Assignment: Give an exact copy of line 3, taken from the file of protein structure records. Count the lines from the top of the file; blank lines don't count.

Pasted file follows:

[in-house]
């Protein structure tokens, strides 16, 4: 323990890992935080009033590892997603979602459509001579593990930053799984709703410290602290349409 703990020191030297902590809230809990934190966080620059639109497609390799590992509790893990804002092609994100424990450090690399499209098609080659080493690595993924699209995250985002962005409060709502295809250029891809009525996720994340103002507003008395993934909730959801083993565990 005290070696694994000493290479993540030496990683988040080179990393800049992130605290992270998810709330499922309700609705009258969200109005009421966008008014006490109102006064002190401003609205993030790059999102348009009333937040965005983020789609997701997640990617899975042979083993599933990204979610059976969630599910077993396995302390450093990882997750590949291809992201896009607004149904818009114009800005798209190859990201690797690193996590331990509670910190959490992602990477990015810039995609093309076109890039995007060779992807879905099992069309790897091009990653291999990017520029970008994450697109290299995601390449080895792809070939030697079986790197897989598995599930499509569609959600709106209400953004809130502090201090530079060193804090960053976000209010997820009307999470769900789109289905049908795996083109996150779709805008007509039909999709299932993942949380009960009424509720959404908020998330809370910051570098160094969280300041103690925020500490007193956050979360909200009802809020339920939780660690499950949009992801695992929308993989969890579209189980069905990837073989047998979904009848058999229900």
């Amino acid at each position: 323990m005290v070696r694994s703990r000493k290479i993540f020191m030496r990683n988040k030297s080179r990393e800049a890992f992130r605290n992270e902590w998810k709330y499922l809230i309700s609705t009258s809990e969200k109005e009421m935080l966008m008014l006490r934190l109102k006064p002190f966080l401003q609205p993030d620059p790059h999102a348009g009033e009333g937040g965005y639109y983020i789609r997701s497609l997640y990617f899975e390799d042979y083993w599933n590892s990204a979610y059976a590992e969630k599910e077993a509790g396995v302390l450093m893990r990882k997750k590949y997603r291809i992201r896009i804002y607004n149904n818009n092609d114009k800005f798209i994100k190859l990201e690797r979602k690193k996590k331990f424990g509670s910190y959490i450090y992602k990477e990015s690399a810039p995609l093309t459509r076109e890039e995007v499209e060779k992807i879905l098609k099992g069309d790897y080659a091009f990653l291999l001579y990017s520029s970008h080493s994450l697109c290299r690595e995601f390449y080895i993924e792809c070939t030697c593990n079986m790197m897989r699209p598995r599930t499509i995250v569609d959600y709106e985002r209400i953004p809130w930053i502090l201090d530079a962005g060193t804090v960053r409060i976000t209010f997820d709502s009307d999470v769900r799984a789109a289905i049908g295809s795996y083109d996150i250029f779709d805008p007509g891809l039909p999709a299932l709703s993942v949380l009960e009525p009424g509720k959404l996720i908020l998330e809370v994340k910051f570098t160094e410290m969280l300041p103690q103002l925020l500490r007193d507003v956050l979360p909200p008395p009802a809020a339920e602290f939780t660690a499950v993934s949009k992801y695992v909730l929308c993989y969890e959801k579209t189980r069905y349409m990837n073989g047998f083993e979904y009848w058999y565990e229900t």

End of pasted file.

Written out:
């Amino acid at each position: 323990m005290v070696r694994s703990r000493k290479i993540f020191m030496r990683n988040k030297s080179r990393e800049a890992f992130r605290n992270e902590w998810k709330y499922l809230i309700s609705t009258s809990e969200k109005e009421m935080l966008m008014l006490r934190l109102k006064p002190f966080l401003q609205p993030d620059p790059h999102a348009g009033e009333g937040g965005y639109y983020i789609r997701s497609l997640y990617f899975e390799d042979y083993w599933n590892s990204a979610y059976a590992e969630k599910e077993a509790g396995v302390l450093m893990r990882k997750k590949y997603r291809i992201r896009i804002y607004n149904n818009n092609d114009k800005f798209i994100k190859l990201e690797r979602k690193k996590k331990f424990g509670s910190y959490i450090y992602k990477e990015s690399a810039p995609l093309t459509r076109e890039e995007v499209e060779k992807i879905l098609k099992g069309d790897y080659a091009f990653l291999l001579y990017s520029s970008h080493s994450l697109c290299r690595e995601f390449y080895i993924e792809c070939t030697c593990n079986m790197m897989r699209p598995r599930t499509i995250v569609d959600y709106e985002r209400i953004p809130w930053i502090l201090d530079a962005g060193t804090v960053r409060i976000t209010f997820d709502s009307d999470v769900r799984a789109a289905i049908g295809s795996y083109d996150i250029f779709d805008p007509g891809l039909p999709a299932l709703s993942v949380l009960e009525p009424g509720k959404l996720i908020l998330e809370v994340k910051f570098t160094e410290m969280l300041p103690q103002l925020l500490r007193d507003v956050l979360p909200p008395p009802a809020a339920e602290f939780t660690a499950v993934s949009k992801y695992v909730l929308c993989y969890e959801k579209t189980r069905y349409m990837n073989g047998f083993e979904y009848w058999y565990e229900t």